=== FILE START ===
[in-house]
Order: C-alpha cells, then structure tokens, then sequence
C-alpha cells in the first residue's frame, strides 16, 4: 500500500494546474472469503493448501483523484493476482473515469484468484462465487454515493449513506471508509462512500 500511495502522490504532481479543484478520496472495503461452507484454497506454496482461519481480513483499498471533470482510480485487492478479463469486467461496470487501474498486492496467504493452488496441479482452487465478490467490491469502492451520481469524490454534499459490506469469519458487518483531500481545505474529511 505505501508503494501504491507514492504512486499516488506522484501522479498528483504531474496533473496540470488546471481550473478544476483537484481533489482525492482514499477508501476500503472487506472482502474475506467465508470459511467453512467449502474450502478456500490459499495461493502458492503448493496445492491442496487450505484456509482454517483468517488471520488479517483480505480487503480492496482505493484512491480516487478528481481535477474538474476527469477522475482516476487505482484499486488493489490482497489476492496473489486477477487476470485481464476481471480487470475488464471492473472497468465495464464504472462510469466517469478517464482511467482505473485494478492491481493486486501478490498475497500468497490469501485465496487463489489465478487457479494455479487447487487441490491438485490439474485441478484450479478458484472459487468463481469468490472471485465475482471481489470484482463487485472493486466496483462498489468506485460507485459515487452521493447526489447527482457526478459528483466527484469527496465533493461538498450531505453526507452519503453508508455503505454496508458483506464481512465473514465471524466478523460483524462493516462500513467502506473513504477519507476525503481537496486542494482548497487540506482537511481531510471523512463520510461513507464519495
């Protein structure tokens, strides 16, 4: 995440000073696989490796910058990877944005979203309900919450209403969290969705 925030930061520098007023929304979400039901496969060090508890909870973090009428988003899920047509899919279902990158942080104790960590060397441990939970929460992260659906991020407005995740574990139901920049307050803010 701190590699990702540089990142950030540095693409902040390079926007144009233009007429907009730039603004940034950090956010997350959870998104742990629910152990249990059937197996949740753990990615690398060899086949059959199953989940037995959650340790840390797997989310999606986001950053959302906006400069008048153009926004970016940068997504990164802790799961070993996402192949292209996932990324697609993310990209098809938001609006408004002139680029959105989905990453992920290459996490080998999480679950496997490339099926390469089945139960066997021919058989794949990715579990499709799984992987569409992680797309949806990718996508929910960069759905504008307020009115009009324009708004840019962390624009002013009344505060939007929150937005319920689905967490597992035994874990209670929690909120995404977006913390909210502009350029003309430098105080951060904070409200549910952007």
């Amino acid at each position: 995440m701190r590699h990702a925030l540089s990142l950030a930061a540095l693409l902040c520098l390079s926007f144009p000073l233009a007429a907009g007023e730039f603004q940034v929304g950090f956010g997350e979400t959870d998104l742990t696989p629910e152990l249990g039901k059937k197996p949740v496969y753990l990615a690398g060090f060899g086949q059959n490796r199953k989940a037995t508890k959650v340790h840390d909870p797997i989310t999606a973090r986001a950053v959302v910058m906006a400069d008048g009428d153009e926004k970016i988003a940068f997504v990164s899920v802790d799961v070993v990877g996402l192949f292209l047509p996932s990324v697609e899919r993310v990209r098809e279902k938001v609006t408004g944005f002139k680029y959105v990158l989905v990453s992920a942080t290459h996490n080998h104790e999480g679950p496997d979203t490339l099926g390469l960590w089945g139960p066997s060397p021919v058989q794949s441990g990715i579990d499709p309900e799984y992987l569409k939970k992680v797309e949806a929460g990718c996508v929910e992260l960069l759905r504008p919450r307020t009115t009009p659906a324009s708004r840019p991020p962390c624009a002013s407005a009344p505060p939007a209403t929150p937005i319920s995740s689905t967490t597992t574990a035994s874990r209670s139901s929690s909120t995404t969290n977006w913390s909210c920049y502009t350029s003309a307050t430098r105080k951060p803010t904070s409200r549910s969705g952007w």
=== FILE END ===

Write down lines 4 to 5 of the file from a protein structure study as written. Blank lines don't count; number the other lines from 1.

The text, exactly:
């Protein structure tokens, strides 16, 4: 995440000073696989490796910058990877944005979203309900919450209403969290969705 925030930061520098007023929304979400039901496969060090508890909870973090009428988003899920047509899919279902990158942080104790960590060397441990939970929460992260659906991020407005995740574990139901920049307050803010 701190590699990702540089990142950030540095693409902040390079926007144009233009007429907009730039603004940034950090956010997350959870998104742990629910152990249990059937197996949740753990990615690398060899086949059959199953989940037995959650340790840390797997989310999606986001950053959302906006400069008048153009926004970016940068997504990164802790799961070993996402192949292209996932990324697609993310990209098809938001609006408004002139680029959105989905990453992920290459996490080998999480679950496997490339099926390469089945139960066997021919058989794949990715579990499709799984992987569409992680797309949806990718996508929910960069759905504008307020009115009009324009708004840019962390624009002013009344505060939007929150937005319920689905967490597992035994874990209670929690909120995404977006913390909210502009350029003309430098105080951060904070409200549910952007």
């Amino acid at each position: 995440m701190r590699h990702a925030l540089s990142l950030a930061a540095l693409l902040c520098l390079s926007f144009p000073l233009a007429a907009g007023e730039f603004q940034v929304g950090f956010g997350e979400t959870d998104l742990t696989p629910e152990l249990g039901k059937k197996p949740v496969y753990l990615a690398g060090f060899g086949q059959n490796r199953k989940a037995t508890k959650v340790h840390d909870p797997i989310t999606a973090r986001a950053v959302v910058m906006a400069d008048g009428d153009e926004k970016i988003a940068f997504v990164s899920v802790d799961v070993v990877g996402l192949f292209l047509p996932s990324v697609e899919r993310v990209r098809e279902k938001v609006t408004g944005f002139k680029y959105v990158l989905v990453s992920a942080t290459h996490n080998h104790e999480g679950p496997d979203t490339l099926g390469l960590w089945g139960p066997s060397p021919v058989q794949s441990g990715i579990d499709p309900e799984y992987l569409k939970k992680v797309e949806a929460g990718c996508v929910e992260l960069l759905r504008p919450r307020t009115t009009p659906a324009s708004r840019p991020p962390c624009a002013s407005a009344p505060p939007a209403t929150p937005i319920s995740s689905t967490t597992t574990a035994s874990r209670s139901s929690s909120t995404t969290n977006w913390s909210c920049y502009t350029s003309a307050t430098r105080k951060p803010t904070s409200r549910s969705g952007w």